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Which word or idea makes you stumble?

Francisco Miraval

I recently had the good fortune of meeting an educator, now retired, who shared with me anecdotes about his long career. I asked him what “education” meant for him and he immediately said that education is the process of detecting the words that create obstacles for a student and then helping the student to overcome those obstacles.

Talking about elementary school students, this educator provided many examples of students who, facing a word they never saw before, simply stop reading and, in many cases, they don’t even ask for help.

However, he said, those cases are easy to resolve because the student acknowledges that he/she found a word he/she doesn’t understand. With help and the proper methodology, the student will learn the meaning of the “new” word and, more importantly, will incorporate the word to his/her vocabulary.

There is, however, a more complex situation. Sometimes, a student finds a word, be it at school or at home, and, because he/she knows one meaning of that word, the student assumes he/she understand what that word means in that particular context. Consequently, the student arrives to a wrong conclusion of the meaning of the word, sometimes with absurd and hilarious results.

Those cases are more challenging because the student believes he/she understood what he/she read or heard, when in fact that’s not the case. In the case of students in elementary school, they also have the challenge of accepting new meanings for words they already know. For example, how many meanings the word “one” has. One can only guess.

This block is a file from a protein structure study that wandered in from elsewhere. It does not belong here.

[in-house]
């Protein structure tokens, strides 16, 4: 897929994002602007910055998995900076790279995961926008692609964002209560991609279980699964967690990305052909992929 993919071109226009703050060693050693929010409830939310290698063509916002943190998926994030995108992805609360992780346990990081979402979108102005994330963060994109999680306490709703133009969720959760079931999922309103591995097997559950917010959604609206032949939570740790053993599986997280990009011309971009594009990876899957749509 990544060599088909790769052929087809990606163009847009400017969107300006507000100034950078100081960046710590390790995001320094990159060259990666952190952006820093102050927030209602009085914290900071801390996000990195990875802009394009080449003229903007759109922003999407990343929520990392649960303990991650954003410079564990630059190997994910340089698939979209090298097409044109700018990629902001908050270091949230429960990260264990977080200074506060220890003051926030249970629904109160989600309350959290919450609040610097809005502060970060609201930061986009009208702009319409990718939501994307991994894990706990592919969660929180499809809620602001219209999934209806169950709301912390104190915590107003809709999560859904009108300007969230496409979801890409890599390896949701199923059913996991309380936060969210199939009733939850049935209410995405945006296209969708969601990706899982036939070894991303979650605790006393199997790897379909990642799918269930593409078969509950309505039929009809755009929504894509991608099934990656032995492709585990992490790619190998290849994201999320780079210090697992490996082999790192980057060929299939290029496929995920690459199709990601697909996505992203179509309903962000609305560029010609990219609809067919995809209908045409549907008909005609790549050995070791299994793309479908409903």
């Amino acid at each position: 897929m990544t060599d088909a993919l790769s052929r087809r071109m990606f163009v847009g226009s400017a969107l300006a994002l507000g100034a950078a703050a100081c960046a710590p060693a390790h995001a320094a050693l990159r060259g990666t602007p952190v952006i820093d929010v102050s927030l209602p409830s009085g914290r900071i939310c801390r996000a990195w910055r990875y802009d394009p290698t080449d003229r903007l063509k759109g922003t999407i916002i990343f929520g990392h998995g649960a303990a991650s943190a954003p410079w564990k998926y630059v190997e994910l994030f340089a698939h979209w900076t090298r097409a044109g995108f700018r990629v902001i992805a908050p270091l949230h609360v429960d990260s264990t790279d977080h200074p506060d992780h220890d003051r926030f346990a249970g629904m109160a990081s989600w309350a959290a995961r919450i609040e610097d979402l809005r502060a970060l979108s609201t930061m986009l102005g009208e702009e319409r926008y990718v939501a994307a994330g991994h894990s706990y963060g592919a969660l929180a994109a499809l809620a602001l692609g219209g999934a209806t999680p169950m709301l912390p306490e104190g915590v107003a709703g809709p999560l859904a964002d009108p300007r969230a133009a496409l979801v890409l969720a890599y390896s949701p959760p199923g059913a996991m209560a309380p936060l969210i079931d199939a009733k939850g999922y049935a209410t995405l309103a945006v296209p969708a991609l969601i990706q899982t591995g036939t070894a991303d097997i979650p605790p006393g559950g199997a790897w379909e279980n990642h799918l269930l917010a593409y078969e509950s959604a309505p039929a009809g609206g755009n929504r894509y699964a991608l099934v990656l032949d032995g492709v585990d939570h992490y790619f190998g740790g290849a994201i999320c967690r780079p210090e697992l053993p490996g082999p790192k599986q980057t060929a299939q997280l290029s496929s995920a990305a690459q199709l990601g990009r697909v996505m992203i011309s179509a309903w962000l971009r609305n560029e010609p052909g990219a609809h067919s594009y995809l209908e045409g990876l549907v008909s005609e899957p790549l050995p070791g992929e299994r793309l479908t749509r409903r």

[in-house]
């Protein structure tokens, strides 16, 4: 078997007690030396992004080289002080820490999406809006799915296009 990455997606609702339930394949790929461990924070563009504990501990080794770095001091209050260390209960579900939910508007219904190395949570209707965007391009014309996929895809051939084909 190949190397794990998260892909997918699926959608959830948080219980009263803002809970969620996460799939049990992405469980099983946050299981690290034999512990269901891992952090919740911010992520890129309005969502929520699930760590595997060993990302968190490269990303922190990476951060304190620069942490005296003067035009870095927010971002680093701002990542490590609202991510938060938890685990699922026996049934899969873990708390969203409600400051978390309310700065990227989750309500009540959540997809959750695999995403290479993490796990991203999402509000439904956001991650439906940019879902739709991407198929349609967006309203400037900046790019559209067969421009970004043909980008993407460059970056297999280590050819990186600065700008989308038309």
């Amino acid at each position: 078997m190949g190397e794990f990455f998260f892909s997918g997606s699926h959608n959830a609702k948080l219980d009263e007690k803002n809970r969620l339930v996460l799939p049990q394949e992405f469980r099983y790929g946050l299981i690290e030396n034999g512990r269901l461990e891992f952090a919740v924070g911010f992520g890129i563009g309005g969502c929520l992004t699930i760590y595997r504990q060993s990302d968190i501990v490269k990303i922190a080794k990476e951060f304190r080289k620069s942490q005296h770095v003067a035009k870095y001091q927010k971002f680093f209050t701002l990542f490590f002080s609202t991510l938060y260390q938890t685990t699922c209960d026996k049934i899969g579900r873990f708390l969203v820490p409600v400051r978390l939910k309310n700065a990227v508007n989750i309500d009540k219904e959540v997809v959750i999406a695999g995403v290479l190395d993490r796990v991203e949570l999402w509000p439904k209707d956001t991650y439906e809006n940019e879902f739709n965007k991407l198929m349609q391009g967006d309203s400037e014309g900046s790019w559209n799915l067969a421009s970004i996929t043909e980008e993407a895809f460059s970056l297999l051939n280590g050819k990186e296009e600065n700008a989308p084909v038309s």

The educator I met, clearly a wise person (and, by the way, with degrees in several fields, from medicine to AI), told me there is a case even more difficult to solve, perhaps the hardest one to solve, even harder than a student not knowing a word or knowing only one meaning of the word. And that’s the case of adults and, more precisely, professional adults finding a “new” word.

Why? Because, contrary to what children do (they stop reading), adults don’t stop and, even worse, they create their own meaning for the word or idea they don’t understand. Among professionals, the problem is even worse because they can’t admit, to themselves or to others, that they don’t know.

According to the educator, instead of acknowledging they stumble upon a case of their own ignorance, professionals keep going, traveling farther and farther in the path of ignorance, being certain they know when, in fact, they don’t.

The educator told me about a lawyer who, not knowing the meaning of “alas”, thought it was similar to “at last” and, therefore, used “alas” to indicate the conclusion of his arguments.

Perhaps they were never taught how to stop and reflect if they find a “small mystery”, such as a new word or idea. Or perhaps they were taught, but they never learned to “look inside” and recognize they don’t know.

Each word or idea that causes you to stumble is an excellent opportunity for self-discovery.

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